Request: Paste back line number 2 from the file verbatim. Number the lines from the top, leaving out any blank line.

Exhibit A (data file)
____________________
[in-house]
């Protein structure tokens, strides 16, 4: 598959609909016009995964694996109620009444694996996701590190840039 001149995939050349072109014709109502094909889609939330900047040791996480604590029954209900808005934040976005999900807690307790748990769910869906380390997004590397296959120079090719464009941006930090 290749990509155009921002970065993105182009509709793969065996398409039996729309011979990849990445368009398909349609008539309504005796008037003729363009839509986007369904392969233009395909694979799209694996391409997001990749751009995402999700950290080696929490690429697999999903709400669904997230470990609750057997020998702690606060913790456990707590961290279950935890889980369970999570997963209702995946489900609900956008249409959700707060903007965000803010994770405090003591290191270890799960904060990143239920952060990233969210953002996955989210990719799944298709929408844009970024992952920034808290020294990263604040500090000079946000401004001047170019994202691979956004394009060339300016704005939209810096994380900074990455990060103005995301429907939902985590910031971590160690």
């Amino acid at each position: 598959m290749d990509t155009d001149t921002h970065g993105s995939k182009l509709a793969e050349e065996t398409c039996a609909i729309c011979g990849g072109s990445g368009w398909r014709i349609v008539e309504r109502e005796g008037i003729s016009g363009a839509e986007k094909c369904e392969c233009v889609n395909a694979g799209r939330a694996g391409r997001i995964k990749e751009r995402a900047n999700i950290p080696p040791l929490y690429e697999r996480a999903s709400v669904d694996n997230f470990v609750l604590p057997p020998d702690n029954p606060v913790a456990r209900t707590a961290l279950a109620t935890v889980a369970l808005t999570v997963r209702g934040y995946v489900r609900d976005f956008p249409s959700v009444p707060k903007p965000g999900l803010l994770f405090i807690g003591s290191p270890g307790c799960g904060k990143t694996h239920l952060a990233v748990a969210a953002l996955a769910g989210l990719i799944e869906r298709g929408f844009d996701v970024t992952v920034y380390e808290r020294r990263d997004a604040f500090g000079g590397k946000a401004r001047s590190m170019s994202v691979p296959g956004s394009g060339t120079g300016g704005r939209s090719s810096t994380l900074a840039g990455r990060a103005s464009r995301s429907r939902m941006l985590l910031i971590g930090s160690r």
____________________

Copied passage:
């Protein structure tokens, strides 16, 4: 598959609909016009995964694996109620009444694996996701590190840039 001149995939050349072109014709109502094909889609939330900047040791996480604590029954209900808005934040976005999900807690307790748990769910869906380390997004590397296959120079090719464009941006930090 290749990509155009921002970065993105182009509709793969065996398409039996729309011979990849990445368009398909349609008539309504005796008037003729363009839509986007369904392969233009395909694979799209694996391409997001990749751009995402999700950290080696929490690429697999999903709400669904997230470990609750057997020998702690606060913790456990707590961290279950935890889980369970999570997963209702995946489900609900956008249409959700707060903007965000803010994770405090003591290191270890799960904060990143239920952060990233969210953002996955989210990719799944298709929408844009970024992952920034808290020294990263604040500090000079946000401004001047170019994202691979956004394009060339300016704005939209810096994380900074990455990060103005995301429907939902985590910031971590160690």